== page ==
Thomas Tuchel summed up how Erik ten Hag must be feeling just now.
In the aftermath of Bayern Munich’s 1-0 victory over Manchester United at Old Trafford, a result that eliminated Ten Hag’s side from all European competition, the former Chelsea boss eloquently outlined the negatives of being a football manager when results have not gone your way.
“He does not need my advice or clapping on the shoulders,” said Tuchel. “He is experienced enough to go through it.
“I had not a nice moment last Saturday. Sometimes you feel pretty lonely as a coach.”
The difference between Bayern’s 5-1 loss at Frankfurt last weekend and where United are now is simple.
For Bayern, the result felt like a freak. A bad day in an overall positive season, certainly as far as the Bundesliga and Champions League are concerned. For United, it is just another bad day on top of previous bad days.
This latest loss could not be placed in the same atrocious category as Saturday’s embarrassing 3-0 home defeat by Bournemouth.
But, as former Premier League striker Chris Sutton said on Radio 5 Live, United are “just not very good”.
Sutton believes the Old Trafford club are “going backwards” under their current manager – and almost five years to the day since they went to Anfield and lost, a result that triggered the dismissal of Jose Mourinho, United go to Premier League leaders Liverpool on Sunday.
They will be without suspended skipper Bruno Fernandes and, almost certainly, defensive duo Harry Maguire and Luke Shaw, who were both injured in the first half against Bayern.
‘We should have done better’
No matter what happened at Old Trafford, United would have been eliminated from the Champions League because FC Copenhagen beat Galatasaray.
The Danes operate on a budget roughly one-twentieth of United’s. The English side’s four points from a single win against Copenhagen and a draw in Turkey represents their lowest return from any Champions League group stage they have been involved in.
Not since 2005-06 under Sir Alex Ferguson have United failed to secure some kind of European action after Christmas, with the exception of 2014-15, when they missed out completely.
They are the kind of statistics for which there can be no logical explanation beyond chronic underachievement.
“I look to my team and we had opportunities in games,” said Ten Hag. “We were in winning positions, we scored many goals, so we have to see we gave it away sometimes by individual errors, not one player but more players. We gave opponents opportunities.
“We had very good spells but the fact is we did not get enough points.
“We are disappointed. We should have done better.”
Will Sir Jim Ratcliffe deal finally be confirmed next week?
The big question is what happens now.
United’s ownership situation desperately needs clarifying. It is still hoped Sir Jim Ratcliffe’s Ineos Group will have their 25% purchase confirmed before Christmas but this kind of optimism has been raised so many times over the past few weeks, with no announcement following, few will believe it until it actually happens.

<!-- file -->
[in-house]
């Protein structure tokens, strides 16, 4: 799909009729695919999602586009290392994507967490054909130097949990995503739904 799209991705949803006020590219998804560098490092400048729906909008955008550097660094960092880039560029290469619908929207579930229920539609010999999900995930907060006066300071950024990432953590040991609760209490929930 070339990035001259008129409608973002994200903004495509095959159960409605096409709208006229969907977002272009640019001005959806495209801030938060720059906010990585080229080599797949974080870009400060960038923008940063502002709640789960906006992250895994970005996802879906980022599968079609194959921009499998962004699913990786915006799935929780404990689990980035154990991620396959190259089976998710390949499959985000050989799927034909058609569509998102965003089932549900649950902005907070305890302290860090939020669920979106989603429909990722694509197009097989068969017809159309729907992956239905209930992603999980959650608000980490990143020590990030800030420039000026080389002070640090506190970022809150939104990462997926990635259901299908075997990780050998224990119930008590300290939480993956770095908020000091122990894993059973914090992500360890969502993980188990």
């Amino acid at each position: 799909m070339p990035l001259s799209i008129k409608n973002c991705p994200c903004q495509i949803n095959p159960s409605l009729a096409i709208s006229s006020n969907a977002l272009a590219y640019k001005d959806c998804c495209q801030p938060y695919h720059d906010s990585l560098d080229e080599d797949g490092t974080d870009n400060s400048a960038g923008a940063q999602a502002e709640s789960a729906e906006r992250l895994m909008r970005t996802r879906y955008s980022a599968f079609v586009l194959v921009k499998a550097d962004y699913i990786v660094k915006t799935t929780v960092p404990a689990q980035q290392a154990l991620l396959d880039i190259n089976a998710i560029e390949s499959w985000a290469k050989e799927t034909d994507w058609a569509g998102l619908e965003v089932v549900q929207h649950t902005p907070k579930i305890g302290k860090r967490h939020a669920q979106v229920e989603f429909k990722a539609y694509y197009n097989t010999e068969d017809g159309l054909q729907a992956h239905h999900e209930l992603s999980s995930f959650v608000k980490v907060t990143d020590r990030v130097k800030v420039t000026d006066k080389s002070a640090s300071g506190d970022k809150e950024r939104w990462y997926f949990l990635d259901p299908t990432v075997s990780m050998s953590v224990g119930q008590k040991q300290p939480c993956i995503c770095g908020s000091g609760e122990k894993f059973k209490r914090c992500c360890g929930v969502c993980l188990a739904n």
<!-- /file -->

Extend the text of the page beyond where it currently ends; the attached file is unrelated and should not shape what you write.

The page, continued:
Ratcliffe’s arrival, accompanied by Sir Dave Brailsford and Jean-Claude Blanc, who both visited Old Trafford last week, will at least allow United to look forward with some kind of clear vision and strategy, which seems to be missing at the moment.
Ten Hag says there are still “many things” to play for but in reality, that amounts to the FA Cup, which hasn’t even started for United yet, and Champions League qualification.
Ironically, it is the performances of Manchester City and Liverpool among others that will determine whether fifth spot rather than the usual fourth will be enough for qualification this season as Uefa offers two additional spots to the countries whose teams perform best in Europe overall.
Can Man Utd make the top five?
United are only three points off fifth and Tottenham, who occupy that place just now, are not much more consistent than Ten Hag’s team.
Yet, look beyond the results and there is a lack of style and an inescapable feeling some of the players Ten Hag signed, all of whom cost far more than Copenhagen could ever envisage paying, are not good enough for the level demanded of them.
On TNT Sports, former United midfielder Paul Scholes called it “a frightened performance”. With so much on the line, that assessment is damning.
Ten Hag offered a more wide-reaching view.
“In this campaign, we had not always the players available we want,” he said. “Now I give you a reason but don’t see it as an excuse. Even when we are not all on board, we have to win for Manchester United.”
So Ten Hag moves on. Having lost more games this season than he has won.
“We try everything to win matches, these are the goals of high level sports,” said Tuchel. “But of course I have sympathy.
“He has a lot of key players injured for a decisive match, they lack the personality and maybe the width to change games from the bench.
“It is not an easy time but I am pretty sure he knows what to do next.”
Manchester United can only hope Tuchel is right.